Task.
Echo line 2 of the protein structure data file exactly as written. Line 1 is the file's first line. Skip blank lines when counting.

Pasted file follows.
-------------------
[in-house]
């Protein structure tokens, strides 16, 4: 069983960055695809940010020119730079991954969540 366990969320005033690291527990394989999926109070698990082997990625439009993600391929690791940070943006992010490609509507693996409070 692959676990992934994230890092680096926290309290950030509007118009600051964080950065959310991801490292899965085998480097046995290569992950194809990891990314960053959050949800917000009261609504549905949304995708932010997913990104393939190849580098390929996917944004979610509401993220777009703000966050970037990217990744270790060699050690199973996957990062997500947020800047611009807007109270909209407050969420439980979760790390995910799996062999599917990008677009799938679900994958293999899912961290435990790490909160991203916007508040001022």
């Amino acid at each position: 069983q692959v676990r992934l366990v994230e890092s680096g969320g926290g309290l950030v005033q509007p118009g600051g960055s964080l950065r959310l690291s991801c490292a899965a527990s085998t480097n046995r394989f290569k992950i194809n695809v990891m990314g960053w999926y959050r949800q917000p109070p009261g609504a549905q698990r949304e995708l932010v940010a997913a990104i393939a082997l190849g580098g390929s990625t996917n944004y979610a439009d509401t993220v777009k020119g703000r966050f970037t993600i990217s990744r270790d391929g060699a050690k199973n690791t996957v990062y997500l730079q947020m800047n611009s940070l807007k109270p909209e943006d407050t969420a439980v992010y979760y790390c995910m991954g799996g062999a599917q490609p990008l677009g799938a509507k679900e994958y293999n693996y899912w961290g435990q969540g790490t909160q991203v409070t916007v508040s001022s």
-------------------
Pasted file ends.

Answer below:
């Protein structure tokens, strides 16, 4: 069983960055695809940010020119730079991954969540 366990969320005033690291527990394989999926109070698990082997990625439009993600391929690791940070943006992010490609509507693996409070 692959676990992934994230890092680096926290309290950030509007118009600051964080950065959310991801490292899965085998480097046995290569992950194809990891990314960053959050949800917000009261609504549905949304995708932010997913990104393939190849580098390929996917944004979610509401993220777009703000966050970037990217990744270790060699050690199973996957990062997500947020800047611009807007109270909209407050969420439980979760790390995910799996062999599917990008677009799938679900994958293999899912961290435990790490909160991203916007508040001022």